Update 2: PBS says Labour's attack has to do with audiences
Labour's concerted attack on popular TVM presenters Peppi Azzopardi, Lou Bondi and TVM news has nothing to do with balance in broadcasting but with audiences, PBS said this evening.
It was replying to points raised during a news conference given by the Labour Party this afternoon, in which the PL demanded action by the Broadcasting Authority to rein in PBS which, it said, was breaking the Broadcasting Act with regard to the actions of some of its presenters and reporters.
Party spokesman Gino Cauchi, speaking at a press conference, said a legal notice issued in terms of the Broadcasting Act (clause 19) laid down that reporters and presenters of news and current affairs programmes on the state broadcaster should not reveal their political views or involve themselves in political activities.
The legal notice says: "Those known to the public primarily as presenters of, or reporters on, news programmes or programmes of current affairs broadcast on the Public Service broadcaster must be seen to be impartial. It is important that no off-air activity, including writing, the giving of interviews, or the making of speeches, leads to any doubts about their objectivity on air.
"If such presenters or reporters publicly express personal views off air on controversial issues, then their on-air role may be severely compromised.
"It is crucial that in both their work with the Public Service broadcaster and in other non-public service broadcasting activities such as wring, speaking, or giving interviews, they do not:
"1. state how they vote or express support for any political party;
"2. Express views for or against any policy which is a matter of current party political debate.
"3. Advocate any particular position on an issue of current public controversy or debate;
"4. Exhort a change in high profile public policy".
Two weeks ago, Mr Cauchi said, the PL wrote to the chairman of PBS enclosing articles written by presenter Lou Bondi which showed his clear political bias in favour of the PN. More recently, Mr Bondi said, in a Net TV interview, that he would not hesitate in voting PN at the next general election.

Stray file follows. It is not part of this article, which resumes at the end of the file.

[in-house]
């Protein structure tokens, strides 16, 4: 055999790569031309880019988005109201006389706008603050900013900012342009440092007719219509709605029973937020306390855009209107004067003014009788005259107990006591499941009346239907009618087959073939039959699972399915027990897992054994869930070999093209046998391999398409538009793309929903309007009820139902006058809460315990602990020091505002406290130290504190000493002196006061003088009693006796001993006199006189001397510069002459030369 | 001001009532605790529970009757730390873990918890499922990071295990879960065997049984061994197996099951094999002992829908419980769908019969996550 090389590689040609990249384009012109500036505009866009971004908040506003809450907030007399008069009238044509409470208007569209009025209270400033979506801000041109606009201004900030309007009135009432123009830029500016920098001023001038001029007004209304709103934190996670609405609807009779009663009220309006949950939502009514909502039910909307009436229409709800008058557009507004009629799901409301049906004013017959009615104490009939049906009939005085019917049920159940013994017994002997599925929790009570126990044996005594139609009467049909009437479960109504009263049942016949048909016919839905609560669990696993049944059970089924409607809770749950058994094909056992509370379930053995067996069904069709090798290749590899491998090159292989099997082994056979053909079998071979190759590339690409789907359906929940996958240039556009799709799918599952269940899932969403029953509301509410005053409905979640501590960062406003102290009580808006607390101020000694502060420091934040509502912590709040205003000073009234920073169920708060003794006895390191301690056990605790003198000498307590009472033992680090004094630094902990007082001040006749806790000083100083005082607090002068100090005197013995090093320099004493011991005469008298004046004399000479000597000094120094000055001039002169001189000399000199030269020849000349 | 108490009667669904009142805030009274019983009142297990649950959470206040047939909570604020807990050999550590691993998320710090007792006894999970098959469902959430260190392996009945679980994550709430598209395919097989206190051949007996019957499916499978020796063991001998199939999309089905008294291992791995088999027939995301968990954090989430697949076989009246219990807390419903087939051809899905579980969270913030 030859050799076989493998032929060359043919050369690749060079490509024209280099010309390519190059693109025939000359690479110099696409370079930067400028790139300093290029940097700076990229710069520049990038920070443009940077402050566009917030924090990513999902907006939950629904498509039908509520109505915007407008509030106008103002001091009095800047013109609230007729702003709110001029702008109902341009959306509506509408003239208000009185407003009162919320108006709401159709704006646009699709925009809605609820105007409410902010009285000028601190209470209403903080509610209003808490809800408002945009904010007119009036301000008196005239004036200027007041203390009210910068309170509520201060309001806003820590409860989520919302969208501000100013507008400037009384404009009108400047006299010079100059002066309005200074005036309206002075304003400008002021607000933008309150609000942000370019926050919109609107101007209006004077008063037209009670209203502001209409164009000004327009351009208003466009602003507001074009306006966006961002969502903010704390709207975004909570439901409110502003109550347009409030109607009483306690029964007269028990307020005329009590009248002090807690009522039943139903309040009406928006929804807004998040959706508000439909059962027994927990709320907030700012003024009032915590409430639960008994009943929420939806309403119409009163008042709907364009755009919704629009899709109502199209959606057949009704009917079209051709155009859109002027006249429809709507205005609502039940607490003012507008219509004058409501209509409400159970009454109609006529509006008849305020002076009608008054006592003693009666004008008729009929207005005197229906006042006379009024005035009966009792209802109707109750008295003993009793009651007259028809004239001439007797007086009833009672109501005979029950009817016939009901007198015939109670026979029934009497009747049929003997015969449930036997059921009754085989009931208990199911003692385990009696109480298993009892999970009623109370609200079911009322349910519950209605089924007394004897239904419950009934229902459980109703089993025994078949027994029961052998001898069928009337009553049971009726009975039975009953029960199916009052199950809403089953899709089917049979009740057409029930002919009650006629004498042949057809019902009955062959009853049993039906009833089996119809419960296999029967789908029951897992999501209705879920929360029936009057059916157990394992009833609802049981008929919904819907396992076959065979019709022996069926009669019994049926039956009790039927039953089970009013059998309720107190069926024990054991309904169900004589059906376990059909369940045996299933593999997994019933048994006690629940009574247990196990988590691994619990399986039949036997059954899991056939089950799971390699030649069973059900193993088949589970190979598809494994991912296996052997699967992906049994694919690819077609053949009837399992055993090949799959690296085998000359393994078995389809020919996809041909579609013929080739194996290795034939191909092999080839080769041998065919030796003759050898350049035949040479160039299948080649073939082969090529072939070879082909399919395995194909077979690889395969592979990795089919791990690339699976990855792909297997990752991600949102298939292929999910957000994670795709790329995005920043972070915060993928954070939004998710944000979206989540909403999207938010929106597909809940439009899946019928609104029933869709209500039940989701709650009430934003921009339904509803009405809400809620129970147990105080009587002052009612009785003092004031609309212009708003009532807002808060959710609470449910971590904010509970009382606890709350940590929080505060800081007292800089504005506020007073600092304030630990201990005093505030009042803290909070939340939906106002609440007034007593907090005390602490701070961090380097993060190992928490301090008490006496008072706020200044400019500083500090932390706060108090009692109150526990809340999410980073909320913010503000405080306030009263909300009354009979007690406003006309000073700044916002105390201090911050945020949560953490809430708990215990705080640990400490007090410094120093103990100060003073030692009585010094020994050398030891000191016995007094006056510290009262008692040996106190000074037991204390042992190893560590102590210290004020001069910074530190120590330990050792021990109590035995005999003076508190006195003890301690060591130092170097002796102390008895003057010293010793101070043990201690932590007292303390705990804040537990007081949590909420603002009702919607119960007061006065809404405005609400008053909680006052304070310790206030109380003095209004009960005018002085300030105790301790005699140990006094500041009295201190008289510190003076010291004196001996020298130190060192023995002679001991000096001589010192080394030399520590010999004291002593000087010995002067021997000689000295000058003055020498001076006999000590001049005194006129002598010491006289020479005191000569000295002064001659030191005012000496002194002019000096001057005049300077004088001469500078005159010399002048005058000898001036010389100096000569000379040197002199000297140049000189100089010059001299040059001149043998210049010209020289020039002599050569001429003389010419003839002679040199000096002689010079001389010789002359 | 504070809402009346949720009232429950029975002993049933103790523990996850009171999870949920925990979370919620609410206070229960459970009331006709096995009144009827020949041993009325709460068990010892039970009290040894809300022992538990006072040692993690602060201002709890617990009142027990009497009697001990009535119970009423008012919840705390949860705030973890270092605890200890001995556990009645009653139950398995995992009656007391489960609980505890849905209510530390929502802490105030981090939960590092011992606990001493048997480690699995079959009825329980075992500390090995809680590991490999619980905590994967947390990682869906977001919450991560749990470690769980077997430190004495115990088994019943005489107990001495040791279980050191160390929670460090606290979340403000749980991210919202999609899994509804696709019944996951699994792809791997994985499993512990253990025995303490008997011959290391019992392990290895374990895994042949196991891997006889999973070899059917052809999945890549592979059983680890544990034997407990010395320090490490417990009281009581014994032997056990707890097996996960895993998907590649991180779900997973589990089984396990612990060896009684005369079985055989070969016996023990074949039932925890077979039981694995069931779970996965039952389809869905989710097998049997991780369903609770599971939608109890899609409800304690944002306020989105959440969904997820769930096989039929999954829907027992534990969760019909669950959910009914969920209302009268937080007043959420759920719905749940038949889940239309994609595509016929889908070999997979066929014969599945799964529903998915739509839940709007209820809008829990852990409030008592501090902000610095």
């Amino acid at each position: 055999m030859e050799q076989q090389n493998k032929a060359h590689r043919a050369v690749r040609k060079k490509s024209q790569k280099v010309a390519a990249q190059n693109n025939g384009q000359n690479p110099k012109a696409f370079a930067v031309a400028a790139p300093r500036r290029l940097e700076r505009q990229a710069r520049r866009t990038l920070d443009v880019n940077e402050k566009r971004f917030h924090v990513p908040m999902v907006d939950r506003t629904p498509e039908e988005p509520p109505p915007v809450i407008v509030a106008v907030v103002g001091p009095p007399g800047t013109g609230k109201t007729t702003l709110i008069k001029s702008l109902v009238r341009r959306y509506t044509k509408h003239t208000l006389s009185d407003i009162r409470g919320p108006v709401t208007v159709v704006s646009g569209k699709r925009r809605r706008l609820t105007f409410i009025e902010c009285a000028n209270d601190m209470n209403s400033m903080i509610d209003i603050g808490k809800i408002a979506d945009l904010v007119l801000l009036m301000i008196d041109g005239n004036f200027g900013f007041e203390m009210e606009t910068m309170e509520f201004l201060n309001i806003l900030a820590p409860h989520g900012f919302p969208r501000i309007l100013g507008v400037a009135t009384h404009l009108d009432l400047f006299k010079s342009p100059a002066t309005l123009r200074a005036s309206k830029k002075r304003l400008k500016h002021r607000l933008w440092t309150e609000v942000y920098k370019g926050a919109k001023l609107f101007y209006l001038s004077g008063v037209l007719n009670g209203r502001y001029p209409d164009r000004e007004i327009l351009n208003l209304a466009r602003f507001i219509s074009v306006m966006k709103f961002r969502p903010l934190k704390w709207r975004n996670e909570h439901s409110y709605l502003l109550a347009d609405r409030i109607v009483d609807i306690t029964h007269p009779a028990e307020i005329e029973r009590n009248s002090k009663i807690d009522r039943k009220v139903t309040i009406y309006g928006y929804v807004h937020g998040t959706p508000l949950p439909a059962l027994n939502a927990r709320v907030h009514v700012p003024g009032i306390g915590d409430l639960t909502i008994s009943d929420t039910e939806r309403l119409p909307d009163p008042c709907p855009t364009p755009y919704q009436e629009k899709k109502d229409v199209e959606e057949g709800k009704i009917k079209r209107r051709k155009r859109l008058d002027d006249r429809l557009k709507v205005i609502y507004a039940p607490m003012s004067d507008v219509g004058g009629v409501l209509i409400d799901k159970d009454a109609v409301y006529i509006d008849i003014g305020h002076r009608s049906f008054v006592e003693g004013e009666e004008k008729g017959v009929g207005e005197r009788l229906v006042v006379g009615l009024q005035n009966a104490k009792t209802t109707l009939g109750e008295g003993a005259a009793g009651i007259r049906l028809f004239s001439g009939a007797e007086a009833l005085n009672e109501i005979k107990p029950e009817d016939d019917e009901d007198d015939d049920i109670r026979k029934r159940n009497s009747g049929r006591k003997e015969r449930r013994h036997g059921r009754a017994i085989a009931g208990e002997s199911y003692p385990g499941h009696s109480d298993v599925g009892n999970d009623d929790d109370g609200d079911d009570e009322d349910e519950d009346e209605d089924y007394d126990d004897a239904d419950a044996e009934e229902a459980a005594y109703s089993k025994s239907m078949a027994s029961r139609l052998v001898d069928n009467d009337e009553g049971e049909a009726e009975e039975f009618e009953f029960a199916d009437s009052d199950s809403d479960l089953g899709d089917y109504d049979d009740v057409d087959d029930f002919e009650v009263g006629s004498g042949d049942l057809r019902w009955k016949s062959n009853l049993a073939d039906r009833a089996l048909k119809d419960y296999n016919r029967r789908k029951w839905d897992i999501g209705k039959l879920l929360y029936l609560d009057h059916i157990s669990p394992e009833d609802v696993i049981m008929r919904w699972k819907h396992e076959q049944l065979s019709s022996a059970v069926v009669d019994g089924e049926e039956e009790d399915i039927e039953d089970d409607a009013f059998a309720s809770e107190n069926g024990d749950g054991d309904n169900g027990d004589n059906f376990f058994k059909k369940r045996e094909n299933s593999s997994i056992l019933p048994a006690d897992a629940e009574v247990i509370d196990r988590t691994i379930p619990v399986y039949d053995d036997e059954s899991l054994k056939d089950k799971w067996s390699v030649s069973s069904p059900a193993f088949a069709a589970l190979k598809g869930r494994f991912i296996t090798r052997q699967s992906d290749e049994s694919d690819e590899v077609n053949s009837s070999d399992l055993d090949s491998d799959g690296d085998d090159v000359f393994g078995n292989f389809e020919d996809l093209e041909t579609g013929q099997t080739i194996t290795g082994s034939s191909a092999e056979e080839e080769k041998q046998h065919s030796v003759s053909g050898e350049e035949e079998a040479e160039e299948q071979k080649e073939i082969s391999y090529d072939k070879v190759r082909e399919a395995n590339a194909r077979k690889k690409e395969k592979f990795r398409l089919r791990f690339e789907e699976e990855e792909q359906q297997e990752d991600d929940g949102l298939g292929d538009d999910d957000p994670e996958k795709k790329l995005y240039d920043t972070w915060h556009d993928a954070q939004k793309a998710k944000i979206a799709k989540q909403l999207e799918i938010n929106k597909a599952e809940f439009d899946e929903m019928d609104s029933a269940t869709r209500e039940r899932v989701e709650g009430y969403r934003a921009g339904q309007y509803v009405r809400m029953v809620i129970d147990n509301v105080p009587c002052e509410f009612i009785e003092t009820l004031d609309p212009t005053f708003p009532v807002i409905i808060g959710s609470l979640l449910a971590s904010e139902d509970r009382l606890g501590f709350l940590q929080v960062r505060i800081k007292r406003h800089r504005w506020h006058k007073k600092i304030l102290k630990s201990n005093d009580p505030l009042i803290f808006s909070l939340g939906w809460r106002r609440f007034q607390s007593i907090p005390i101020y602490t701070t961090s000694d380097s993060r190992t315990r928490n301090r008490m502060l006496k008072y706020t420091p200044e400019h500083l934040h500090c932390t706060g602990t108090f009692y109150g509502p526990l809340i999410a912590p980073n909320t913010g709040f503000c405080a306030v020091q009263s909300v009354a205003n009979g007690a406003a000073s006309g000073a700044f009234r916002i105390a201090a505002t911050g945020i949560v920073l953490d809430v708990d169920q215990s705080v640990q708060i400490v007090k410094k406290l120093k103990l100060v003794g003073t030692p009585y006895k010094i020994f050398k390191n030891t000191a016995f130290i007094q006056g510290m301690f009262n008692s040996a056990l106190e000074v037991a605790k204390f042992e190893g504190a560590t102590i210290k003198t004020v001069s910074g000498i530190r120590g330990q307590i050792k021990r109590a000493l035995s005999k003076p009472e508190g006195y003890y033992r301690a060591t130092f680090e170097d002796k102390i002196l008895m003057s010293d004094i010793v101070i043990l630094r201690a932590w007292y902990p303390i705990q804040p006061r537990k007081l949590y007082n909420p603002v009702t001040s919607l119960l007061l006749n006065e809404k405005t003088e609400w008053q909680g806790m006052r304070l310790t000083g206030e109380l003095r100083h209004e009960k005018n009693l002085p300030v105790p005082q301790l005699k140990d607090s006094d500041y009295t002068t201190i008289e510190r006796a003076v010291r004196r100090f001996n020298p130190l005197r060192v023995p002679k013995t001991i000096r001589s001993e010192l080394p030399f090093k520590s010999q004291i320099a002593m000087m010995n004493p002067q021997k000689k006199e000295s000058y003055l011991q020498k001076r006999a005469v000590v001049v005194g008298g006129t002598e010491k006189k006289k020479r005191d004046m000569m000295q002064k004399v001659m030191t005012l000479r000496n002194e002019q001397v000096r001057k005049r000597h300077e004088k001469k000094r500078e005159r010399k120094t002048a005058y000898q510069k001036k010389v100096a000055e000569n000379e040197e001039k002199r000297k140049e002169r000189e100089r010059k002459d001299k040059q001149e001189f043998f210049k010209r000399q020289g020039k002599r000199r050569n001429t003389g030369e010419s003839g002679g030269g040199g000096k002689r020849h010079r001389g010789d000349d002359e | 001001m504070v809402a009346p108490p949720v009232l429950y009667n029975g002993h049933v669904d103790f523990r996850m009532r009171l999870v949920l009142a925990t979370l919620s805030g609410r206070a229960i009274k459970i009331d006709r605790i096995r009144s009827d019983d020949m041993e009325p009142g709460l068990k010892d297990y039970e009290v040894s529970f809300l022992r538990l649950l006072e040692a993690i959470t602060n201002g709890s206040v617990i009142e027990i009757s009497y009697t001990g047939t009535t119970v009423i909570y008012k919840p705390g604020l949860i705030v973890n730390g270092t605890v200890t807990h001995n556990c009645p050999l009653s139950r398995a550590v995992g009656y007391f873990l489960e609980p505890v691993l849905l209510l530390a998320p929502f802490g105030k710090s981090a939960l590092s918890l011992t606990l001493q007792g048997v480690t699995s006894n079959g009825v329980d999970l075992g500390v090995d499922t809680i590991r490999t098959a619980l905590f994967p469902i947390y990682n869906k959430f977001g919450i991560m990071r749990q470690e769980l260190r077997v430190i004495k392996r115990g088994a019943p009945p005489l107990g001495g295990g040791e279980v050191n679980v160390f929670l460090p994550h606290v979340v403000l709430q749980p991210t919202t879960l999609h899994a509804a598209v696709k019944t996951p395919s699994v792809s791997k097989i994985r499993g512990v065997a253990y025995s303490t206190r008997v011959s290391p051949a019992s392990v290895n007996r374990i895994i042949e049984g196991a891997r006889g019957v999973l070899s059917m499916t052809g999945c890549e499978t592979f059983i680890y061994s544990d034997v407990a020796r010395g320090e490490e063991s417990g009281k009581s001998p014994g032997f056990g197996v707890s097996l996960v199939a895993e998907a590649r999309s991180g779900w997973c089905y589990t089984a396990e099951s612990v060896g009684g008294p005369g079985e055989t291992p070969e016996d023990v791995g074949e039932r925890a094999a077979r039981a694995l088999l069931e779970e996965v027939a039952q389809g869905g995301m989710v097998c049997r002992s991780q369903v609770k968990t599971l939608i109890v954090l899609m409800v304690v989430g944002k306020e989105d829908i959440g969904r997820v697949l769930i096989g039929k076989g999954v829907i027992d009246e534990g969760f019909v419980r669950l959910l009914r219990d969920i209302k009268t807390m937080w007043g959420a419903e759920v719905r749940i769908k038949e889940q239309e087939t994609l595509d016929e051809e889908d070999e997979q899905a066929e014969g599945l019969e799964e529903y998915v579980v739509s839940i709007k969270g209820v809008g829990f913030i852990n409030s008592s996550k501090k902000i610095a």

Mr Bondi' had every right to write whatever he wished, Mr Cauchi said, but he could not break the law which governed broadcasting. His actions disqualified him from presenting news and current affairs programmes on PBS.
The situation worsened yesterday when it was revealed in court that Xarabank presenter Peppi Azzopardi had coached Jeffrey Pullicino Orlando before a televised press conference less than a week before the 2008 general election.
Mr Cauchi said Mr Azzopardi, through his coaching, had participated in the electoral campaign of the Nationalist Party in a decisive stage of the campaign. Yet this man had even presented debates between the party leaders. Did anyone know if he had actually also coached Dr Gonzi?
This situation was simply unacceptable, Mr Cauchi said. The PL was demanding nothing more than a level playing field on the public broadcasting station.
Mr Cauchi said that personally, he did not expect PBS to rectify the situation. After all, the PBS CEO was Anton Attard, who in March 2008 had been in the PN team which went to the PBS studio for the press conference.
However the PL expected effective action from the Broadcasting Authority as the regulator of broadcasting.
The BA could no longer be passive in this situation but needed to take effective action, Mr Cauchi said.
He did not rule out legal action by the PL.
However, informed sources pointed out to timesofmalta.com that the legal notice quoted by Mr Cauchi provides that clauses 18 and 19 "are not enforceable by the Broadcasting Authority but may be applied by the public service broadcaster."
Mr Cauchi said that this was a self-regulatory measure but the Broadcasting Authority could bring it to the attention of PBS.
PBS said in its statement that Mr Cauchi was probably not aware that things at PBS changed drastically from the time he used to form part of the newsroom.
Mr Cauchi seemed to conveniently ignore the fact that Mr Azzopardi's services have been used by several epople including the leader of the opposition, who used him to draw up the Labour Party Code of Ethics for the media as well as to give seminars to One News journalists on how to convey the message in a more professional way, PBS said.
Moreover, PBS said, the section of the law quoted by Mr Cauchi was not enforceable by the BA.
Yet TVM enforced it when there was some kind of election.
"It is ironic that when Lou Bondi said he was in favour o divorce, the PL sadi nothing because Lou Bondi's position was congruent with Labour."
It said that TVM has continued to improve its audience share in the local broadcasting scnee because it was attracting better quality productions.
These had a negative impact on competing TV stations which lost audiences as well as advertising revenue, which PBS believed was the real reason behind "the harsh orchestrated campaign" against it.